It provides university culture project promoters with the human, financial and technical resources they need to create and rehearse in the Université Grenoble Alpes’ top performing arts venue: l'Amphidice.
No other university can boast of the close proximity of three massive mountain ranges and natural parks (the Belledonne, Chartreuse and the Vercors) and the proximity of the highest mountain peaks in the western Alps (Mont Blanc, the Vannoise range and the Ecrins). This remarkable location is unique and this means that mountain sports and winter sports play a very special role in the life of many students and staff at Universite de Grenoble. You should take advantage of this - and join in!
The ‘Bureau Culture’ at the Communauté Université Grenoble Alpes
In Grenoble, the Culture and Students Initiatives Bureau has at its main mission the promotion and support of cultural projects undertaken by students. With its office in the Espace Accueil Information, at the centre of the campus, its staff will be happy to inform you about:
- What's On' in cultural events of interest to all students: the Bureau publishes every month a little booklet called Un Tramway nommé culture.
- Student clubs and associations for practicing the arts (e.g. choral groups, musical instrumental groups).
- What's On' in entertainment and cultural events off-campus and in the region.
The bureau also organizes campus visits with its many works of art and invites practicing artists to meet students.
Learning French in Grenoble
Le Centre Universitaire d'Études Françaises (CUEF)
This University Centre for Studying French (generally known as le CUEF) is a department of Université Grenoble Alpes. It organizes courses and training sessions throughout the year (and particularly in summer) for foreigners coming to study in Grenoble. The main aim is to develop both oral and written competences in the language as well as knowledge of French culture and civilization. Three types of courses are offered:
- Monthly courses: intensive courses with emphasis on improving writing skills
- Semester-long courses: in French language and French culture
- Specifically tailored courses: adapting to the French university; preparing for university (new course); preparation for the DELF diploma (Diplome d'etudes en langue francaise) and the DALF advanced diploma (Diplome approfondi de langue francaise).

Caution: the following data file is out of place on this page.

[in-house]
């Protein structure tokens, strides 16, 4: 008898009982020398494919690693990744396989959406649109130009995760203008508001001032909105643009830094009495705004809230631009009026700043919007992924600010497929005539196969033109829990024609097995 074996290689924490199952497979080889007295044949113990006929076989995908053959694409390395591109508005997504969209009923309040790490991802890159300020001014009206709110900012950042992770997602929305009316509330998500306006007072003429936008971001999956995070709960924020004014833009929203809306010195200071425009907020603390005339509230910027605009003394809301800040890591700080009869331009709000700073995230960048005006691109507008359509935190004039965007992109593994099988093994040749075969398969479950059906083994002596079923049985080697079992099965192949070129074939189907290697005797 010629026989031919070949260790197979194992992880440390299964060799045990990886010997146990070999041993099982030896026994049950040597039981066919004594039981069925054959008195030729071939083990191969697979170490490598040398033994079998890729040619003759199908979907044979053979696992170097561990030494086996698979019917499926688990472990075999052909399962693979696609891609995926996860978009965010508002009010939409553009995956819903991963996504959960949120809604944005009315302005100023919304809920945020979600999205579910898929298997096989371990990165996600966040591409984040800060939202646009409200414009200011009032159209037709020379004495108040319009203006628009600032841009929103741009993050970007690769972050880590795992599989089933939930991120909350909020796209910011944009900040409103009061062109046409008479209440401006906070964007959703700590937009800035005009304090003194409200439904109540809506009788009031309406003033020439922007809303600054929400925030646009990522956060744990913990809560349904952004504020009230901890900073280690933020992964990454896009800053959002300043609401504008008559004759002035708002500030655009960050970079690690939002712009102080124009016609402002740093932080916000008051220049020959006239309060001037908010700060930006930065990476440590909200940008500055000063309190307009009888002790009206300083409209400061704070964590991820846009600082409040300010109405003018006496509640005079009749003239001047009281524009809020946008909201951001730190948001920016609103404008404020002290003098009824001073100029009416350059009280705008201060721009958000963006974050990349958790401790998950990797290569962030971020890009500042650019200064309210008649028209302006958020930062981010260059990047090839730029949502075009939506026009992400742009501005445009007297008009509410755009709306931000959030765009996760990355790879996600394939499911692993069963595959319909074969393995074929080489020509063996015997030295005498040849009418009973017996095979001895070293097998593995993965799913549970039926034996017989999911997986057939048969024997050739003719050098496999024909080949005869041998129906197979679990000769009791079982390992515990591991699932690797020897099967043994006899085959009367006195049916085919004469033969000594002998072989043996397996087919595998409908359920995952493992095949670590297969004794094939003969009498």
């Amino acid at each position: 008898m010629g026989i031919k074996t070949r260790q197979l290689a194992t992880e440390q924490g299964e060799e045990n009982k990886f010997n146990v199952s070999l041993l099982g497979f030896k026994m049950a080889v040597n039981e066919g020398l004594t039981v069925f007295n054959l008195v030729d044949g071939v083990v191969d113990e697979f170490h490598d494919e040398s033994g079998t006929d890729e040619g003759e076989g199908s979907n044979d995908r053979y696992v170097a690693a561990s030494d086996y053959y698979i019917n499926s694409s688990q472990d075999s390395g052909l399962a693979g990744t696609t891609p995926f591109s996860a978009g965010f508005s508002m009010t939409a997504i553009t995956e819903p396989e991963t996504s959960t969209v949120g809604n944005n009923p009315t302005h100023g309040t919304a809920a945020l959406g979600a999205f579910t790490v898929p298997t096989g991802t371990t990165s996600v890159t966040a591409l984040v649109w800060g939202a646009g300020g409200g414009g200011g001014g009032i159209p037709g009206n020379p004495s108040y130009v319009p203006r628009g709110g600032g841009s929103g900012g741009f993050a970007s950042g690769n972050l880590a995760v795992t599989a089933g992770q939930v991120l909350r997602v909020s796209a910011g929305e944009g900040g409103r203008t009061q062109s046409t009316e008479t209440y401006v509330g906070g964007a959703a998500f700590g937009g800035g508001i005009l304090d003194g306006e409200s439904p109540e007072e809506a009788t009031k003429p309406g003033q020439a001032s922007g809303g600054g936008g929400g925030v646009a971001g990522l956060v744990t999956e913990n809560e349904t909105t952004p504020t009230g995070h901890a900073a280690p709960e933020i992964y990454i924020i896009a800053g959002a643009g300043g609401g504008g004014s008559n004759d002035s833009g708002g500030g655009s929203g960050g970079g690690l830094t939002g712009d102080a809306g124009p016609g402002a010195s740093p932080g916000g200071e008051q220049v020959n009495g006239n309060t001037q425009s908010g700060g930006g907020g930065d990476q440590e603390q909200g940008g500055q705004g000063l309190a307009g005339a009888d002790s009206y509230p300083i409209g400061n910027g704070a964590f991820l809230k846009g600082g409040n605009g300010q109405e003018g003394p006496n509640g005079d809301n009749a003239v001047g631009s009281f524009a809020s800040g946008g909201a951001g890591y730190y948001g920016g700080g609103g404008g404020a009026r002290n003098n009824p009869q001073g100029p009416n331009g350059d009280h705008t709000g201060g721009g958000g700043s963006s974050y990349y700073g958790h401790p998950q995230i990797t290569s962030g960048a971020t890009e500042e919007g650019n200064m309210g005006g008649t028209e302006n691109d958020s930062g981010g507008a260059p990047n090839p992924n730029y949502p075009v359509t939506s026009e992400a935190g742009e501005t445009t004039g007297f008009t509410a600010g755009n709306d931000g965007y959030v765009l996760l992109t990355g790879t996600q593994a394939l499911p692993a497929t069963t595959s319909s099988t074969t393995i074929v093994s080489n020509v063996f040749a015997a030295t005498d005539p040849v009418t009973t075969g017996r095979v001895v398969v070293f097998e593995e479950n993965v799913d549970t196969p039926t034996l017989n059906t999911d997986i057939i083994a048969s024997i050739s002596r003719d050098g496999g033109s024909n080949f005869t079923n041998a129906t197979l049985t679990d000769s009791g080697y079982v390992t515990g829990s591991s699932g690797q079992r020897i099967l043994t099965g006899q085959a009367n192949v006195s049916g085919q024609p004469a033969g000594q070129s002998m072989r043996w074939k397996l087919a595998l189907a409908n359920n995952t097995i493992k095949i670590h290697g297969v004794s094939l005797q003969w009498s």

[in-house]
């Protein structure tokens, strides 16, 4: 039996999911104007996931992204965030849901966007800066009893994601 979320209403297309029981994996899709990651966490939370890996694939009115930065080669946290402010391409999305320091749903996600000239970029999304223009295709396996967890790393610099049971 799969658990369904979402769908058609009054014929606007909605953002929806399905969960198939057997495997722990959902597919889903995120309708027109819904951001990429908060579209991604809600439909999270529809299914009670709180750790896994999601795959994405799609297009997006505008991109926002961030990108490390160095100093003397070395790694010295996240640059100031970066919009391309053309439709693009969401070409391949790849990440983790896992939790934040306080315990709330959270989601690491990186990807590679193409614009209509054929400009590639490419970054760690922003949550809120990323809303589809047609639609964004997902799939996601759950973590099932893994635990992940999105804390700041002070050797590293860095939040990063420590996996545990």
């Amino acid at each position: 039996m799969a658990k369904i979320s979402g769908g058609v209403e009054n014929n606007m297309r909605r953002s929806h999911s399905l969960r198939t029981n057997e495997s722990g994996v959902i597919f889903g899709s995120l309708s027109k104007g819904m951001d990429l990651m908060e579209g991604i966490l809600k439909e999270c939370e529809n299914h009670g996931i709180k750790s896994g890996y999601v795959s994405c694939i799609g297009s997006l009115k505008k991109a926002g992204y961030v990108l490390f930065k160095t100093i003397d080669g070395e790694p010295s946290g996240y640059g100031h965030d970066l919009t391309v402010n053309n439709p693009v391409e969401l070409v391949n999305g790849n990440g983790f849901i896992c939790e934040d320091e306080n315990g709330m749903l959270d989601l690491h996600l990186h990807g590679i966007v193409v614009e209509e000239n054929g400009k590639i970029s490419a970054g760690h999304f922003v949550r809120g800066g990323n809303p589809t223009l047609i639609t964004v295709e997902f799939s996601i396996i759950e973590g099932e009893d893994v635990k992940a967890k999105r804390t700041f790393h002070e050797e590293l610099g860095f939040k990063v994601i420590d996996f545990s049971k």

Le Centre d'apprentissage en autonomie (CAA)
This autonomous language learning centre is open to everyone who wishes to start learning a language or to improve their skills in a language. You yourself can decide how much time you wish (or can) devote to this and fix your own timetable. There are two possibilities for learning French as a foreign language:
- An entirely self-learning process for those who want to work on their own, using the course methods and audio, video and multimedia material provided by the Centre.
- A self-learning process with monitoring and guidance for those who want some personalized help, from a teacher or monitor who sets the program and follows the progress of the pupil in meetings during the year, setting learning objectives.
Why choose the Université Grenoble Alpes?
The university offers great resources for international students, faculty, and staff, while Grenoble offers an unparalleled quality of life.
The Université Grenoble Alpes (UGA) is one of France’s leaders in higher education and research. A comprehensive, global university, the UGA enrolls about 45,000 students each year in its high-quality academic programs, and maintains 80 research centers in all disciplines.
The UGA offers a wide range of programs at the undergraduate, masters and doctoral levels, open to all students regardless of nationality. We also offer a range of programs taught in English, as well as a variety of innovative programs preparing students for study and work in a global marketplace.
The UGA is a great choice for short-stay programs: students from our exchange partners can study abroad with us for either a semester or a full year, and the UGA Summer School combines high quality scientific training with a variety of outdoor, cultural, and linguistic activities.
Innovation and Research
An international leader in both pure and applied research, the UGA also benefits from a uniquely innovative setting. Our researchers enjoy ties to a thriving local community of international businesses and industry, particularly in scientific and high-tech fields. We are also able to collaborate with major European research facilities located in and around Grenoble to produce outstanding results.
Located on a self-contained, 175 hectare campus, the UGA offers a wide range of activities for students, faculty, and staff. Community members can volunteer, get involved in arts and culture, or participate in one of 35 different sports – there’s something for everyone. International students can also join the university-sponsored, student-run international student association, IntEGre.